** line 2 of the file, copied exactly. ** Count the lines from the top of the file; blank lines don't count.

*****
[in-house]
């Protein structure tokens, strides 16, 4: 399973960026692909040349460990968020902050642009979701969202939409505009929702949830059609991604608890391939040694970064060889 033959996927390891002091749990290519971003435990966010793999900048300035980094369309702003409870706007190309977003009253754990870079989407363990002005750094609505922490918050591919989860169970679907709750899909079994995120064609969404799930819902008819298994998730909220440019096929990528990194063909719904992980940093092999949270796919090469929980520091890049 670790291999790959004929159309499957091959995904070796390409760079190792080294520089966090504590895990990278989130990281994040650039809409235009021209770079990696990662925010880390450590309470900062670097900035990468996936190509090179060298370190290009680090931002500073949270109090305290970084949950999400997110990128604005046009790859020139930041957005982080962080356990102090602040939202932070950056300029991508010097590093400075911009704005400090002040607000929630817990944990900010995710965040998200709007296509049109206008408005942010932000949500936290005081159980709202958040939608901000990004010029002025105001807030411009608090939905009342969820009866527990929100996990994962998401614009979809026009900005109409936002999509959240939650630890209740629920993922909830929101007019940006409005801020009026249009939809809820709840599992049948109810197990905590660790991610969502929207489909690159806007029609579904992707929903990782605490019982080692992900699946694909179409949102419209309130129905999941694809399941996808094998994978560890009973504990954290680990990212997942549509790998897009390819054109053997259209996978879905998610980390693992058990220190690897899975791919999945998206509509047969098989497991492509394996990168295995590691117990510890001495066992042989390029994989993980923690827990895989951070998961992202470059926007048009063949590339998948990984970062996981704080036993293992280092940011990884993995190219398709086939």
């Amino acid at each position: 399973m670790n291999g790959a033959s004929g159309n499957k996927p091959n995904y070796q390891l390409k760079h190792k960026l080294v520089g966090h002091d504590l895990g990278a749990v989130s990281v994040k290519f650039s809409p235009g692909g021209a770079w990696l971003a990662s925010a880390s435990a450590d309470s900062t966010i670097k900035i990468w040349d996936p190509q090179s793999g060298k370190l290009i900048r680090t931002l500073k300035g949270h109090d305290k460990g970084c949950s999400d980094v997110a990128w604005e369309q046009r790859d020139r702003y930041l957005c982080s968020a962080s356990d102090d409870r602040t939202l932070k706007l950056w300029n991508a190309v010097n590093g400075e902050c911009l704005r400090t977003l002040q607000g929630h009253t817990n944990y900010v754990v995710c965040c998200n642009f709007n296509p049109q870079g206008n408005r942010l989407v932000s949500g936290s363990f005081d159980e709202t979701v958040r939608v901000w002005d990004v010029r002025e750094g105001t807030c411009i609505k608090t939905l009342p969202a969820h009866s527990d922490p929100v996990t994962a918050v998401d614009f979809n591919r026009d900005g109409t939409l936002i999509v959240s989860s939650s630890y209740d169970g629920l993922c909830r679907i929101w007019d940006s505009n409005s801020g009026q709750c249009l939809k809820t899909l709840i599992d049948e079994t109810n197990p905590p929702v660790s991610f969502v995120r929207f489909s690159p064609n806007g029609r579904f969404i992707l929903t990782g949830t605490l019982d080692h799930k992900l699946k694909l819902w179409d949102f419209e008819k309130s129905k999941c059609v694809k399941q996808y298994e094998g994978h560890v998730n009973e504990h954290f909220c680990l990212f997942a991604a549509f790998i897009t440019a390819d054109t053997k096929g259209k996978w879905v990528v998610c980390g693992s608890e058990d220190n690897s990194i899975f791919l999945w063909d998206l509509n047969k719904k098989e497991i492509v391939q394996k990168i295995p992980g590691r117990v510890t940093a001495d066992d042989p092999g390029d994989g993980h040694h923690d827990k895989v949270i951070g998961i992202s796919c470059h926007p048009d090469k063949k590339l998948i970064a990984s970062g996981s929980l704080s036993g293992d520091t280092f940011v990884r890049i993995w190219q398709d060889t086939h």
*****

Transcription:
């Protein structure tokens, strides 16, 4: 399973960026692909040349460990968020902050642009979701969202939409505009929702949830059609991604608890391939040694970064060889 033959996927390891002091749990290519971003435990966010793999900048300035980094369309702003409870706007190309977003009253754990870079989407363990002005750094609505922490918050591919989860169970679907709750899909079994995120064609969404799930819902008819298994998730909220440019096929990528990194063909719904992980940093092999949270796919090469929980520091890049 670790291999790959004929159309499957091959995904070796390409760079190792080294520089966090504590895990990278989130990281994040650039809409235009021209770079990696990662925010880390450590309470900062670097900035990468996936190509090179060298370190290009680090931002500073949270109090305290970084949950999400997110990128604005046009790859020139930041957005982080962080356990102090602040939202932070950056300029991508010097590093400075911009704005400090002040607000929630817990944990900010995710965040998200709007296509049109206008408005942010932000949500936290005081159980709202958040939608901000990004010029002025105001807030411009608090939905009342969820009866527990929100996990994962998401614009979809026009900005109409936002999509959240939650630890209740629920993922909830929101007019940006409005801020009026249009939809809820709840599992049948109810197990905590660790991610969502929207489909690159806007029609579904992707929903990782605490019982080692992900699946694909179409949102419209309130129905999941694809399941996808094998994978560890009973504990954290680990990212997942549509790998897009390819054109053997259209996978879905998610980390693992058990220190690897899975791919999945998206509509047969098989497991492509394996990168295995590691117990510890001495066992042989390029994989993980923690827990895989951070998961992202470059926007048009063949590339998948990984970062996981704080036993293992280092940011990884993995190219398709086939």